Using XML Queries and Transformations

Control of Flow

Like most programming languages, XSLT includes a few keywords to let you control the flow of the processing. These include the if/then construct, while loops and some extras. Like anything in XSLT, these features are implemented as XML elements.


The if element does one of the most common things in programming – checking a condition and executing an action if the condition is met. A simple example is:

<xsl:template match="AUTHOR">
  <xsl:if test="@name">
       <I><xsl:value-of select="@name"/></I>

The if element has a test attribute. If the XPath expression in it returns false (an empty node list), the content of the element is not executed. In the example, the XPath query @name returns true if an attribute with name name exists. The if element cannot be combined with an else element (as is common in many languages). If you need an else, you have to use the choose/when/otherwise construct. Several if elements can be used nested.


For more complex choices the choose, when and otherwise elements can be used. The elements when and otherwise can only be used within a choose element. The processor will check every when element from the top down. A when element works exactly like an if element. The first time the test attribute returns true, the content of that when element is executed. After this, the processor jumps past the choose element without further checking. If none of the when elements can be executed, the otherwise element will be executed (if there is one).

<xsl:template match="AUTHOR">
    <xsl:when test="@name = 'Duynstee'">
      <B><xsl:value-of select="@name"/></B>
    <xsl:when test="@name">
      <I><xsl:value-of select="@name"/></I>
      No name available

In this example, the name attribute of the AUTHOR element we are processing is first checked for being 'Duynstee'. If it is, the value of the attribute is generated in the output as content of a B element and the processor jumps past the xsl:choose element in the stylesheet. If it is not, the next check is performed. If this is the case, the value of the name attribute is generated as content of an I element. If the second check fails too, then (and only then) will the processor execute the content of the xsl:otherwise element, which means generating the string 'No name available'.


For looping through a set of nodes, XSLT specifies the for-each element. The for-each element has a select attribute holding an XPath expression. The content of the for-each element is executed for each result from this query. Inside the loop, the context is moved to the current result set element.

<xsl:template match="PUBLISHER"><xsl:for-each select="child::BOOK">
  <xsl:value-of select="attribute::title"/>
  <xsl:for-each select="child::AUTHOR">
     <xsl:value-of select="attribute::name"/>
  </ xsl:for-each>
<!—Insert a new line after each book -->
</ xsl:for-each>

In this example, for-each elements are nested. Because the context moves with the for-each loop, the select attribute of the inner loop is evaluated in the context of the results of the outer loop. This is of course what you would expect.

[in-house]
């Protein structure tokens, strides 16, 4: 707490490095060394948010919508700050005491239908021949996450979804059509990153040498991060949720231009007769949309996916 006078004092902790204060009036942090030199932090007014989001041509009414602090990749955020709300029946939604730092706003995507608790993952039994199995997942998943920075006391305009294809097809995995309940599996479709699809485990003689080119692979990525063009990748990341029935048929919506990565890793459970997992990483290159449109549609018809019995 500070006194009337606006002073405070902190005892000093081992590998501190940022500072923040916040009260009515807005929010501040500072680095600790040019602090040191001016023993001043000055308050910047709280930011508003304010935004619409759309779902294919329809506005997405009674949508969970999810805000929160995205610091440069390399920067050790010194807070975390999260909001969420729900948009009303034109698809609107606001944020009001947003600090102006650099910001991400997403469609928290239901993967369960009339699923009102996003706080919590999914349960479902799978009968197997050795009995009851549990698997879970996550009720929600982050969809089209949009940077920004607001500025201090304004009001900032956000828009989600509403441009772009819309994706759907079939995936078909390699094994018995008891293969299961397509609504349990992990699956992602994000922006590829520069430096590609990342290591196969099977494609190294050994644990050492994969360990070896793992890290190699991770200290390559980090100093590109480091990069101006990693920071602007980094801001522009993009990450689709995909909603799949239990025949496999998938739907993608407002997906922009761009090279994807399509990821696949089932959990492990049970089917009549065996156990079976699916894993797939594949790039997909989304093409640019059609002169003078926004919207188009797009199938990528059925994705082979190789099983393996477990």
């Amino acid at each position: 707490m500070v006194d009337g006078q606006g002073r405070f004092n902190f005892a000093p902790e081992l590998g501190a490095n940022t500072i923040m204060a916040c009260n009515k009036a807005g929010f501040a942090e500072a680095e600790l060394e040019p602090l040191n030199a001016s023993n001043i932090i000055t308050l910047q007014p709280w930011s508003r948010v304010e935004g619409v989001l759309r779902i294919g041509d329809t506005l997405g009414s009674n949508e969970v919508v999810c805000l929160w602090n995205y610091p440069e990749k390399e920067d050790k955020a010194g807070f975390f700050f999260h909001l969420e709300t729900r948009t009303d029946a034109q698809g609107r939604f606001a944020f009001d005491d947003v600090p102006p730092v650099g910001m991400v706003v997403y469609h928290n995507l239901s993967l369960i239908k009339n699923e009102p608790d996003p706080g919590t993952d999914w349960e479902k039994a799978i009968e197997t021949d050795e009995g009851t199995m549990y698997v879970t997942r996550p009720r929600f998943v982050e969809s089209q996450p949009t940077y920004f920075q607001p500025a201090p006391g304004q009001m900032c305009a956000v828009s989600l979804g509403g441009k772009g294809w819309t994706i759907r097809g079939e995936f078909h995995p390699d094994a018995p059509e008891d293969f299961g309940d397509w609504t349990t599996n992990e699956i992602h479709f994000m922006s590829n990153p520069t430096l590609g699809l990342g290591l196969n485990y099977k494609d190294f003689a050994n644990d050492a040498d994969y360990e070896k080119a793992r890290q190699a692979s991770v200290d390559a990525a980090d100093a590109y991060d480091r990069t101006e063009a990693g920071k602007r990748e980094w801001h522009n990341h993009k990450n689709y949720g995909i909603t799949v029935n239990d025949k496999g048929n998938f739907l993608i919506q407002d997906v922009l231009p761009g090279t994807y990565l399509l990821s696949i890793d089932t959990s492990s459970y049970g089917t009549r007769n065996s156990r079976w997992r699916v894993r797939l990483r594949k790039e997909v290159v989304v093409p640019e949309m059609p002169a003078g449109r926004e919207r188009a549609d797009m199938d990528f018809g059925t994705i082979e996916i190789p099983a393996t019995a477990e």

Note that there is not much difference between an apply-templates element with an appropriate template and a for-each loop. Basically, a for-each loop is an in-line template. However, a for-each loop is generally more easy to read, but separating the content over several templates makes reuse of the inner template easier.


Whenever XSLT iterates along a set of nodes, it can be useful to set the order of iteration. By default this is always document order, but the destination format may expect another order (or you are transforming data to HTML and you need to display it in a set order).

Sorting can be used on the elements apply-templates and for-each. The sort element is inserted as a child element of the apply-templates or for-each element. Consider this example:

<xsl:template match="FAMILY">
  <xsl:apply-templates select="PERSON">
    <xsl:sort select="@lastname"/>
    <xsl:sort select="@firstname"/>

The select attribute holds an XPath expression. This expression is evaluated for each of the nodes in the set. The result of this expression determines the position in the sorted set.

By inserting multiple sort elements, the result set can be sorted primarily on the first criterion, and secondarily on the second one. In this case, the apply-templates element selects a set of all PERSON elements. These are sorted first on their lastname attribute, then on their firstname attribute. Only after the sorting does the XSLT processor start searching for the appropriate matching templates.

A number of extra optional attributes can be used with the sort element. The most important ones are:

  • order, for specifying 'ascending' or 'descending' sort order.
  • data-type, for sorting numerically or alphabetically. The default is alphabetically, causing 10 to be smaller than 9. Available values for data-type are 'text' and 'number'. Other values can also be used, but the meaning is not specified by the XSLT specification.
  • case-order, for specifying lower-first or upper-first. When case-order is lower-first, A sorts after a. There is no functionality for case insensitivity.

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